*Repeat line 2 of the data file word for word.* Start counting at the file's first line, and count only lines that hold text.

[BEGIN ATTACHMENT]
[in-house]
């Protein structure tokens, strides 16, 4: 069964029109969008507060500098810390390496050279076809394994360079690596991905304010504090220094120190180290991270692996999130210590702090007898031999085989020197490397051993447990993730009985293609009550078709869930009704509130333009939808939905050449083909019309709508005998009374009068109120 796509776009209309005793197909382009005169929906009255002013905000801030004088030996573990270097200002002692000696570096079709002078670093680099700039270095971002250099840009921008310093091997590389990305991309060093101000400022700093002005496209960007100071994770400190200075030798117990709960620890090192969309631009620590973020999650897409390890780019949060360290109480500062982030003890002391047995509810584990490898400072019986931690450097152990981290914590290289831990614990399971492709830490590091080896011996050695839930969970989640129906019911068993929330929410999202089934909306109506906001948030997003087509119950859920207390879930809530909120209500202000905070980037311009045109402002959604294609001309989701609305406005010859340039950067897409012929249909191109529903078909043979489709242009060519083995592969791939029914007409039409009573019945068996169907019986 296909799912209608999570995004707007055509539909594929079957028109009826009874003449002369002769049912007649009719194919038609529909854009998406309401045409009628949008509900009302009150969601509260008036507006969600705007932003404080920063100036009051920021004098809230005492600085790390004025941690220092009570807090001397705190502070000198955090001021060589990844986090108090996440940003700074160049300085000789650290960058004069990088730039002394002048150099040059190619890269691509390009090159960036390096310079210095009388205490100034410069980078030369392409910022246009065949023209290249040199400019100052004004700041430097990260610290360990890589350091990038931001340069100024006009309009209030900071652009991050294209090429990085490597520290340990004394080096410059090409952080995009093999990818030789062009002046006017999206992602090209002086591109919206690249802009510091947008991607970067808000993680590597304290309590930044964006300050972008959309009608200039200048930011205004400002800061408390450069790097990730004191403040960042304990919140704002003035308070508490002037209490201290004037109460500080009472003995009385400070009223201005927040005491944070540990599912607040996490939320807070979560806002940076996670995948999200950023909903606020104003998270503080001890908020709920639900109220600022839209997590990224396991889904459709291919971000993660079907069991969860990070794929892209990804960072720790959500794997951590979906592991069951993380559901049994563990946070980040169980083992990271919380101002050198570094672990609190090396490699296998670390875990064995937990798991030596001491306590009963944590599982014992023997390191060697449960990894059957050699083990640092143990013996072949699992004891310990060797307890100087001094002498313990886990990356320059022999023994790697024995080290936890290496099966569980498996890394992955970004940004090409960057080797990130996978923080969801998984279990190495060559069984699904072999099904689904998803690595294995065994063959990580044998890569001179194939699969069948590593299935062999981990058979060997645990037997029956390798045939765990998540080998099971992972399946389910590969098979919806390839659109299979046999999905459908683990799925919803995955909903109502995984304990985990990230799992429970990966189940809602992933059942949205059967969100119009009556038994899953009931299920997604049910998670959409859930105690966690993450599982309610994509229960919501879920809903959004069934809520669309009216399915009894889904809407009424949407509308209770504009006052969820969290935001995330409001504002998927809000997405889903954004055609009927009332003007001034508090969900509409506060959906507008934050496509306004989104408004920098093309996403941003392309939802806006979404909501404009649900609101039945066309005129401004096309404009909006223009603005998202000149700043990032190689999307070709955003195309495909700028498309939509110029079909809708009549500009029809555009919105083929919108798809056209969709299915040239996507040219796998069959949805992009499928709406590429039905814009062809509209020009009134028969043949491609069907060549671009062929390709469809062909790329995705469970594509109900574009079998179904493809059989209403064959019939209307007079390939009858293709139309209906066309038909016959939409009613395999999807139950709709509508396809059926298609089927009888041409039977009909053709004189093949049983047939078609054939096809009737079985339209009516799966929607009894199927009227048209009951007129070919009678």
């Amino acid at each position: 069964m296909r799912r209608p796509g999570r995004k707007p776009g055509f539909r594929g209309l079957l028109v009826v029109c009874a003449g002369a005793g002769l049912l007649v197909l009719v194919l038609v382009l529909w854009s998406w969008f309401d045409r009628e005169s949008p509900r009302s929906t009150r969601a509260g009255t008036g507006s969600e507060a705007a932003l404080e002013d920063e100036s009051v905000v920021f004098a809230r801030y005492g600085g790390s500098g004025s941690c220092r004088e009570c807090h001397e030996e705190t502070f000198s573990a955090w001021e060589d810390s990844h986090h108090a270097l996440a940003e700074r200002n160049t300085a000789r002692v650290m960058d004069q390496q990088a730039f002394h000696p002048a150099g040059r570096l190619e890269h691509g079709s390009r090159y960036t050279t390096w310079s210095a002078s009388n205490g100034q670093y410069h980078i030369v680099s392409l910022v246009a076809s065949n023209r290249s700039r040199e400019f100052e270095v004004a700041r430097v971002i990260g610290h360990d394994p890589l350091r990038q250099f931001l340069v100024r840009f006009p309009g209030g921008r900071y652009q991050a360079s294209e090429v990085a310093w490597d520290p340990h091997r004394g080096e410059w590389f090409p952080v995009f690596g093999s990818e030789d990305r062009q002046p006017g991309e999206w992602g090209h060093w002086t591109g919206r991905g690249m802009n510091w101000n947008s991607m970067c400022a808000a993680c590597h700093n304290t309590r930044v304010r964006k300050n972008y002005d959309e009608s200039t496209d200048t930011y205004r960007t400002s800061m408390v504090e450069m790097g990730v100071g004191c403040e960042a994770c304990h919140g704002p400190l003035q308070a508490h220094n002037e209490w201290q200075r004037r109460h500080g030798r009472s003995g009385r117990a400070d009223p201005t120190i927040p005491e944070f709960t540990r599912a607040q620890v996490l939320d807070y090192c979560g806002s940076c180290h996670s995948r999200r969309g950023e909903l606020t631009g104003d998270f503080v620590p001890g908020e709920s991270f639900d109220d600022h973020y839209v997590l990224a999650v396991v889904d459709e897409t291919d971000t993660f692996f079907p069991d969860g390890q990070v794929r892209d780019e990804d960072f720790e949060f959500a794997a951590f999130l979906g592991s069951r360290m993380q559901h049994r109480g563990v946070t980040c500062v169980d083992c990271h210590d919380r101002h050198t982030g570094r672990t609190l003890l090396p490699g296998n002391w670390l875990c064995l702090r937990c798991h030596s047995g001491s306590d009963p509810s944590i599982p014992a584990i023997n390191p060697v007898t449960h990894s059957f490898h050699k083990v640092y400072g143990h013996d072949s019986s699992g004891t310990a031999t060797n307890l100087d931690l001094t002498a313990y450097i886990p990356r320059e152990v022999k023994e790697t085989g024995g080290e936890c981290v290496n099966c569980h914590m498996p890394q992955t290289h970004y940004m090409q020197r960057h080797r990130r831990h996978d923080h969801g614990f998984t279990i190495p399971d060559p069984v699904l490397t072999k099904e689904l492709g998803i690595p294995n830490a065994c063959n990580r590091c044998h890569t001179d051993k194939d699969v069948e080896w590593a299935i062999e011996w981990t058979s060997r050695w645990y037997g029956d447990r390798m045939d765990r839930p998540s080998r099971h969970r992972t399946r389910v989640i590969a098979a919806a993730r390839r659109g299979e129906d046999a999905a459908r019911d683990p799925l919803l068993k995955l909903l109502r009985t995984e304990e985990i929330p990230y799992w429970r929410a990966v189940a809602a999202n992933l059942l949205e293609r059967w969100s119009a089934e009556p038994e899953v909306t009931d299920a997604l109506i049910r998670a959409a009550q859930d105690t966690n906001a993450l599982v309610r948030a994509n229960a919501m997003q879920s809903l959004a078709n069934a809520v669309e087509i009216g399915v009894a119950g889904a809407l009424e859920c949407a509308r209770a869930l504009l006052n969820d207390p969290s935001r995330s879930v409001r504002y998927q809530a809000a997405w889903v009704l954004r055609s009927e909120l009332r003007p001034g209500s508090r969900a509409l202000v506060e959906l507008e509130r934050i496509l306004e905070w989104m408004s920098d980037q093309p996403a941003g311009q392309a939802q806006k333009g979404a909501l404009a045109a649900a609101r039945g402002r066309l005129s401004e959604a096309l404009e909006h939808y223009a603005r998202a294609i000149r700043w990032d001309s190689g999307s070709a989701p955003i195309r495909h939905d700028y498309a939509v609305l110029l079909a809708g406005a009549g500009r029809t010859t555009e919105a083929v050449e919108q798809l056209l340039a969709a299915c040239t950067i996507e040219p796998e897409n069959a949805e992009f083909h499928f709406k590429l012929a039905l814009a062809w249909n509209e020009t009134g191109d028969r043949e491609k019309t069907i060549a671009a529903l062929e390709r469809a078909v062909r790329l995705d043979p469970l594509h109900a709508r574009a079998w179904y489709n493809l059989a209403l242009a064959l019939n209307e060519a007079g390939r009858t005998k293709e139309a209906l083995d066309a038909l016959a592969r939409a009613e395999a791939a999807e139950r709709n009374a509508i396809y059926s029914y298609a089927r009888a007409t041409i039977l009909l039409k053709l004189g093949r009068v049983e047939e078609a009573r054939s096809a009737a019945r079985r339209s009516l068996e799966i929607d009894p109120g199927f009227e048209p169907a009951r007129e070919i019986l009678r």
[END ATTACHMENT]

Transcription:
């Protein structure tokens, strides 16, 4: 069964029109969008507060500098810390390496050279076809394994360079690596991905304010504090220094120190180290991270692996999130210590702090007898031999085989020197490397051993447990993730009985293609009550078709869930009704509130333009939808939905050449083909019309709508005998009374009068109120 796509776009209309005793197909382009005169929906009255002013905000801030004088030996573990270097200002002692000696570096079709002078670093680099700039270095971002250099840009921008310093091997590389990305991309060093101000400022700093002005496209960007100071994770400190200075030798117990709960620890090192969309631009620590973020999650897409390890780019949060360290109480500062982030003890002391047995509810584990490898400072019986931690450097152990981290914590290289831990614990399971492709830490590091080896011996050695839930969970989640129906019911068993929330929410999202089934909306109506906001948030997003087509119950859920207390879930809530909120209500202000905070980037311009045109402002959604294609001309989701609305406005010859340039950067897409012929249909191109529903078909043979489709242009060519083995592969791939029914007409039409009573019945068996169907019986 296909799912209608999570995004707007055509539909594929079957028109009826009874003449002369002769049912007649009719194919038609529909854009998406309401045409009628949008509900009302009150969601509260008036507006969600705007932003404080920063100036009051920021004098809230005492600085790390004025941690220092009570807090001397705190502070000198955090001021060589990844986090108090996440940003700074160049300085000789650290960058004069990088730039002394002048150099040059190619890269691509390009090159960036390096310079210095009388205490100034410069980078030369392409910022246009065949023209290249040199400019100052004004700041430097990260610290360990890589350091990038931001340069100024006009309009209030900071652009991050294209090429990085490597520290340990004394080096410059090409952080995009093999990818030789062009002046006017999206992602090209002086591109919206690249802009510091947008991607970067808000993680590597304290309590930044964006300050972008959309009608200039200048930011205004400002800061408390450069790097990730004191403040960042304990919140704002003035308070508490002037209490201290004037109460500080009472003995009385400070009223201005927040005491944070540990599912607040996490939320807070979560806002940076996670995948999200950023909903606020104003998270503080001890908020709920639900109220600022839209997590990224396991889904459709291919971000993660079907069991969860990070794929892209990804960072720790959500794997951590979906592991069951993380559901049994563990946070980040169980083992990271919380101002050198570094672990609190090396490699296998670390875990064995937990798991030596001491306590009963944590599982014992023997390191060697449960990894059957050699083990640092143990013996072949699992004891310990060797307890100087001094002498313990886990990356320059022999023994790697024995080290936890290496099966569980498996890394992955970004940004090409960057080797990130996978923080969801998984279990190495060559069984699904072999099904689904998803690595294995065994063959990580044998890569001179194939699969069948590593299935062999981990058979060997645990037997029956390798045939765990998540080998099971992972399946389910590969098979919806390839659109299979046999999905459908683990799925919803995955909903109502995984304990985990990230799992429970990966189940809602992933059942949205059967969100119009009556038994899953009931299920997604049910998670959409859930105690966690993450599982309610994509229960919501879920809903959004069934809520669309009216399915009894889904809407009424949407509308209770504009006052969820969290935001995330409001504002998927809000997405889903954004055609009927009332003007001034508090969900509409506060959906507008934050496509306004989104408004920098093309996403941003392309939802806006979404909501404009649900609101039945066309005129401004096309404009909006223009603005998202000149700043990032190689999307070709955003195309495909700028498309939509110029079909809708009549500009029809555009919105083929919108798809056209969709299915040239996507040219796998069959949805992009499928709406590429039905814009062809509209020009009134028969043949491609069907060549671009062929390709469809062909790329995705469970594509109900574009079998179904493809059989209403064959019939209307007079390939009858293709139309209906066309038909016959939409009613395999999807139950709709509508396809059926298609089927009888041409039977009909053709004189093949049983047939078609054939096809009737079985339209009516799966929607009894199927009227048209009951007129070919009678």